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Job seeker details exposed in Monster data breach

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The details of thousands of job seekers have been leaked online in a large-scale data breach, reports have claimed.

According to TechCrunch (opens in new tab), CVs from job seekers stored by a number of recruitment firms, primarily Monster, were found on a web server that had been left exposed for a number of years.

The documents included a range of personal details, such as email and home addresses, phone numbers and past employment history. The exact number of leaked documents is not clear at this time, but a single folder dated May 2017 contained thousands of CVs.

The files covered a time period stretching from 2014 to 2017, with most of the applicants based in the United States - although some files were found to include immigration documentation.

A statement from Monster's chief privacy officer Michael Jones said that the server was owned by an unnamed recruitment customer. Monster would not name the customer, but did say it was no longer working with them. 

It added that the compromised server was secured shortly after it was breached, but that because the incident happened on a customer system, Monster was “not in a position” to identify or confirm which users had been affected.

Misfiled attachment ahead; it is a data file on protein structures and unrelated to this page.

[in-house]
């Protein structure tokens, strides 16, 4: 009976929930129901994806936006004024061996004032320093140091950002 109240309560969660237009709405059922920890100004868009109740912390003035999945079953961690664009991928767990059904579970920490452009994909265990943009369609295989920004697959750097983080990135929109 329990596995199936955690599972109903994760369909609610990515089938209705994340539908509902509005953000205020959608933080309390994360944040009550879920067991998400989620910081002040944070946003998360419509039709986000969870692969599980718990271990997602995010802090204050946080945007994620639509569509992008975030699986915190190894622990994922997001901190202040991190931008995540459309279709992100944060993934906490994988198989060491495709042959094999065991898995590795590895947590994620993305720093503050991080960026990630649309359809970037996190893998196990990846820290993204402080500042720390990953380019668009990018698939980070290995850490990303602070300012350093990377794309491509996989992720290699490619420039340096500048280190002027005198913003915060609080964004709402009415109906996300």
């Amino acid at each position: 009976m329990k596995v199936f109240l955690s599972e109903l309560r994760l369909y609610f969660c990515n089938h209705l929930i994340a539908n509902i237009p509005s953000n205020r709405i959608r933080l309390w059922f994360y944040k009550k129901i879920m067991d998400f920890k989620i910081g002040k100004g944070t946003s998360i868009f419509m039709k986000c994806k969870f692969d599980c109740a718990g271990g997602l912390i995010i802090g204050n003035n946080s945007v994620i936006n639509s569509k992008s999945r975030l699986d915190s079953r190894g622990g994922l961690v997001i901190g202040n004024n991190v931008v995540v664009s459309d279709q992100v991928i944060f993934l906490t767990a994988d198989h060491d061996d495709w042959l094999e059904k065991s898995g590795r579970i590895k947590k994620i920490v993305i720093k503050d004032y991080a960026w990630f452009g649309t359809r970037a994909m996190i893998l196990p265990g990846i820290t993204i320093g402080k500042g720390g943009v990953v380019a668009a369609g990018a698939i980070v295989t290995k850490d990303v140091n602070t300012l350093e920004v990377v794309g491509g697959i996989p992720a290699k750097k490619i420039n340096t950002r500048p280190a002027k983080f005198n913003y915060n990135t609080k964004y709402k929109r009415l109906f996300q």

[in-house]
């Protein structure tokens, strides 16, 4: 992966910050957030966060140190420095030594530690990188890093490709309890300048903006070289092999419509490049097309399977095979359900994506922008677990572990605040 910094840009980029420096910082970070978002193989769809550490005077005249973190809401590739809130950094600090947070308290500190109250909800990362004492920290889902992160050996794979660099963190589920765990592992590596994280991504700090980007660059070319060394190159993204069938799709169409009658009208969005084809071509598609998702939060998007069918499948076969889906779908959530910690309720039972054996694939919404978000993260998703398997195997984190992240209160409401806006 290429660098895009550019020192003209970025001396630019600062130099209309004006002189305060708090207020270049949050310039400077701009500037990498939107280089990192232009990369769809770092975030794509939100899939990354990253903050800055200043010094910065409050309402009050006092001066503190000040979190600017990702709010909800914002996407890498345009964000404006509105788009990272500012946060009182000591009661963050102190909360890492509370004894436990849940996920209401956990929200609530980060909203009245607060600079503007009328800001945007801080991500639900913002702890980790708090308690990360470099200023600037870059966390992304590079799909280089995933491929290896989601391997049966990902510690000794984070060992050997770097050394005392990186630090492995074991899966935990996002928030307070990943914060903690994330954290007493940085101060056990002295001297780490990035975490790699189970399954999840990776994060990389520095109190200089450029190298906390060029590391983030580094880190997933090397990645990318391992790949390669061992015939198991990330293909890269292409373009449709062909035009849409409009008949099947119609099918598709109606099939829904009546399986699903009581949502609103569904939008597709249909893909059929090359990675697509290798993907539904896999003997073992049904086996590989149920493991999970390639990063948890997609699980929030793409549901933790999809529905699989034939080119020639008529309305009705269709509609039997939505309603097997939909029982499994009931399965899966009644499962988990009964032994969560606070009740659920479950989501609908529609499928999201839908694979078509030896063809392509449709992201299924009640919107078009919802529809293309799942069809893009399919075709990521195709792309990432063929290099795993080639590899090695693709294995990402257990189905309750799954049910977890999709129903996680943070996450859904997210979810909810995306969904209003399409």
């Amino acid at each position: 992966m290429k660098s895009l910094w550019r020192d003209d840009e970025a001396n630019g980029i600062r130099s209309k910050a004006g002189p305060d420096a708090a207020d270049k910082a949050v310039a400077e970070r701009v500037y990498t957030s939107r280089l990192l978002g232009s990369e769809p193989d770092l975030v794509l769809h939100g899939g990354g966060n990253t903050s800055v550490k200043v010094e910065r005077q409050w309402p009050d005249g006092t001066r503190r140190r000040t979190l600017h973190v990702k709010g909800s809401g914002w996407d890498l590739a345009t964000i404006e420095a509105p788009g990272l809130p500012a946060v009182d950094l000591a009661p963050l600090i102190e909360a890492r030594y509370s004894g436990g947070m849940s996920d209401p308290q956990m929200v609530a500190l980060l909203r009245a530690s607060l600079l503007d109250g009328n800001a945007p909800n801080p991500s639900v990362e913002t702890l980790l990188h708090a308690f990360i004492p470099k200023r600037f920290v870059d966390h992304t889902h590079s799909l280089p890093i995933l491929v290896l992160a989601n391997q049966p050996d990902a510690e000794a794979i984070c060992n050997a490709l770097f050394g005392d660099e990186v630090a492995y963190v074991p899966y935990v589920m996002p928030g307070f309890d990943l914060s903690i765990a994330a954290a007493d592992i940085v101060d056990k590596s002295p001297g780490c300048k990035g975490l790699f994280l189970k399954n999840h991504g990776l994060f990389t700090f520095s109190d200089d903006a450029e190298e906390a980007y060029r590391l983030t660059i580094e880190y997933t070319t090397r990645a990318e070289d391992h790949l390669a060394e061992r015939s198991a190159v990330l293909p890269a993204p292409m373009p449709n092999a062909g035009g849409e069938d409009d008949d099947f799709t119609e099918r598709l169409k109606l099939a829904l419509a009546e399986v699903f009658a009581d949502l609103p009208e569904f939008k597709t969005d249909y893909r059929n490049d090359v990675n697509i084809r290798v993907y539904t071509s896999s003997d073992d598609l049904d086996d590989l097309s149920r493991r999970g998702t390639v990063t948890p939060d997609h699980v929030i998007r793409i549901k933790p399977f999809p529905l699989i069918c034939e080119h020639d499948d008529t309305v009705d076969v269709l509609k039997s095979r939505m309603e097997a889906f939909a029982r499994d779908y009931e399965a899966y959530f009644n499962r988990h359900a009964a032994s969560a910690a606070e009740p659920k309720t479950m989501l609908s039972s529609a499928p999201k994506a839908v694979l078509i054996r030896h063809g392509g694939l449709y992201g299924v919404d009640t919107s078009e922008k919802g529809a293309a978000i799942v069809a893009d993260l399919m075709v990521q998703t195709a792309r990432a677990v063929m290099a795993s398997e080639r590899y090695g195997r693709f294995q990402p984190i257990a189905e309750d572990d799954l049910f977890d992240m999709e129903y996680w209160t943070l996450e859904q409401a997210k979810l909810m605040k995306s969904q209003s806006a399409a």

“The Monster Security Team was made aware of a possible exposure and notified the recruitment company of the issue,” the company said.

“Customers that purchase access to Monster’s data — candidate résumés and CVs — become the owners of the data and are responsible for maintaining its security,” it added. “Because customers are the owners of this data, they are solely responsible for notifications to affected parties in the event of a breach of a customer’s database.”

Michael Moore
Michael Moore

Mike Moore is Deputy Editor at TechRadar Pro, and has worked as a B2B and B2C tech journalist for nearly a decade, including at one of the UK's leading national newspapers and ITProPortal.